Considerations include test quality, the potential usefulness of the information
the test provides, available preventive or treatment options, and social issues.
The analytical validity of a test can be determined by its
- Sensitivity - test detects the mutations it was designed to detect
- Specificity - test detects only those mutations it was designed to detect (i.e., it
not flag other DNA sequence variations, some of which may be normal variation)
What practical information can this test provide? What is the probability
that a person who has or will get a disease will test positively? Need to consider
test results in the context of mutation variability, gene penetrance,
and gene expressivity.
Mutation variability (heterogeneity): Many different mutations
can cause the same disease. Mutations can be in the same or different genes.
Mutation tests often test for only the most common mutations.
Example: Cystic fibrosis --over 700 mutations (most are rare) in CFTR gene. Current tests are for
about 70 common mutations.
It is important to consider the proportion of people with clinically significant disease that are
detected by the test (clinical sensitivity). Current CF tests pick up 90% of CF mutations in whites,
50% in African-Americans and Hispanics, and 30% in Asian Americans.
Gene Penetrance: Probability of getting the disease when mutation
is present. Incomplete penetrance - an individual with a mutation may never
get the disease.
Example: BRCA1 and 2 genes (associated with a rare form of breast
cancer) and ApoE gene (modifies risk of Alzheimer's Disease). Possible reasons
for incomplete penetrance: Some mutations work together with other (unknown)
mutations or with environmental factors.
Some mutations are completely penetrant - an individual with the mutation always gets the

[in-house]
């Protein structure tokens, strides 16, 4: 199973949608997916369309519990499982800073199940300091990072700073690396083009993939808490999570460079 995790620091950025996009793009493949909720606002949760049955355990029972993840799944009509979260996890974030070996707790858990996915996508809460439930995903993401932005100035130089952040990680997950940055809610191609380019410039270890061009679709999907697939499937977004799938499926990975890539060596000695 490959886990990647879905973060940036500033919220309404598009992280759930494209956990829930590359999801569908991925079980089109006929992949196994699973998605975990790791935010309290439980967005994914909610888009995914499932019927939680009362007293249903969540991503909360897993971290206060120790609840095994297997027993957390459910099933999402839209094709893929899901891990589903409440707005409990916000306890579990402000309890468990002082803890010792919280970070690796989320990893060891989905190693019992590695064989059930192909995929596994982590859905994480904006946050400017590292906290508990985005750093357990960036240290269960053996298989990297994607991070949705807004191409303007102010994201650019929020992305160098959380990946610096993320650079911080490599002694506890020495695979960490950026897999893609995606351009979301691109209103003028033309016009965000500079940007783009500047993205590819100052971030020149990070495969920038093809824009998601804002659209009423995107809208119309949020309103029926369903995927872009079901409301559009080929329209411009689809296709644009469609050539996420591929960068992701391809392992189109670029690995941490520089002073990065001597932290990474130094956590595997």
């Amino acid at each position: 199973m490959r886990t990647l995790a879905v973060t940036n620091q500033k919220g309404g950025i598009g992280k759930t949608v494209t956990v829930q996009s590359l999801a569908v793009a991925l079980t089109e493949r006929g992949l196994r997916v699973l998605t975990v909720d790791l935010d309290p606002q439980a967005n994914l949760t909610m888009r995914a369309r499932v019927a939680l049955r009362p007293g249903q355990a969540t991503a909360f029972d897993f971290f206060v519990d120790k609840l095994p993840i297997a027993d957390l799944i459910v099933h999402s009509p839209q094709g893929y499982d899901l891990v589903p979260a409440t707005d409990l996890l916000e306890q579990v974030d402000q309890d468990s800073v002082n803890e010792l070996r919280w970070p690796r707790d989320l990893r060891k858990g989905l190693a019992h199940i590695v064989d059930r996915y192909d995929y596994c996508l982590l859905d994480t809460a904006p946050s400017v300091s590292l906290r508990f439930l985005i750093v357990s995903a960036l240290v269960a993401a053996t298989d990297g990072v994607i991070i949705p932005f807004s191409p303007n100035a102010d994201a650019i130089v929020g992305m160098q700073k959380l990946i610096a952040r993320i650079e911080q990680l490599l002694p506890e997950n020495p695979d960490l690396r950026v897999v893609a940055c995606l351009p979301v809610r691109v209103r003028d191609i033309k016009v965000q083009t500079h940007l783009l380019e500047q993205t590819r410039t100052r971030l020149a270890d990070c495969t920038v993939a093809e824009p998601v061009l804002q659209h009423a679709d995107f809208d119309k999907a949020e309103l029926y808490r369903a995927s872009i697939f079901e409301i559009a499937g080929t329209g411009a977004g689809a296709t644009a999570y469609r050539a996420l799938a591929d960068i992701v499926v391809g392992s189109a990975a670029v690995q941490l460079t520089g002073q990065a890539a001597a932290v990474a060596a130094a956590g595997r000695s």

disease. Examples are Huntington's disease and Familial Adenomatous Polyposis (FAP) --a rare,
inherited colon cancer that accounts for about 1% of all colorectal cancers.
Gene Expressivity: Range of disease severity for a mutation. Severity can vary
for some diseases, and few specific mutations have been correlated with the severity of their
expression in an individual.
Example: Severity of cystic fibrosis ranges from mild bronchial symptoms
and male sterility to severe lung, pancreatic, and intestinal difficulties (usually
fatal by 30 years of age).
The most common mutation in Caucasians has been associated with pancreatic insufficiency, but
few other correlations have been made of disease gene mutations and their particular expression.
Available Treatment Options
Few treatments or preventive strategies exist for patients testing positive for most gene tests.
Unfortunately, knowledge of a gene mutation alone is insufficient information for researchers
trying to devise intervention strategies. Researchers must first understand the normal function of
the disease-associated gene(s) and determine how the mutation disrupts that function.
Some exceptions exist, such as that for FAP. Experts recommend that even children at high risk
be screened for mutations in the APC gene associated with FAP, because they can be monitored
more frequently for growths and effective preventive surgical options can be chosen. Left
untreated, FAP causes death at an average age of 42.
Genetic information is personal, powerful, potentially predictive, pedigree sensitive (affects
families as well as individuals), permanent, and prejudicial.
Education on implications of testing and results is critical,
yet only 2000 specially trained genetic counselors are currently available in
the U.S., and training programs are not increasing their rolls. Most people
will need to rely on primary-care physicians to explain results. This poses
a great challenge for physicians, many of whom are not trained in molecular
genetics. Many commercially available gene tests are still controversial in
the scientific community, where their interpretation is debated.
Psychological issues - fear of unknown, coping with uncertainty, guilt, shame,
survivor guilt, family dynamics.
Discrimination risk - by employers, insurers, commercial institutions, schools,
Ethical issues - privacy and confidentiality, fairness in use of information,
commercialization/patents, social concepts of health and disease, reproductive rights.
For more information, see:
August 1998. Denise Casey, Science Writer (email@example.com)
Human Genome Management Information System
Oak Ridge National Laboratory
1060 Commerce Park
Oak Ridge, TN 37830
865/574-0597, Fax: /574-9998
HGMIS Web Site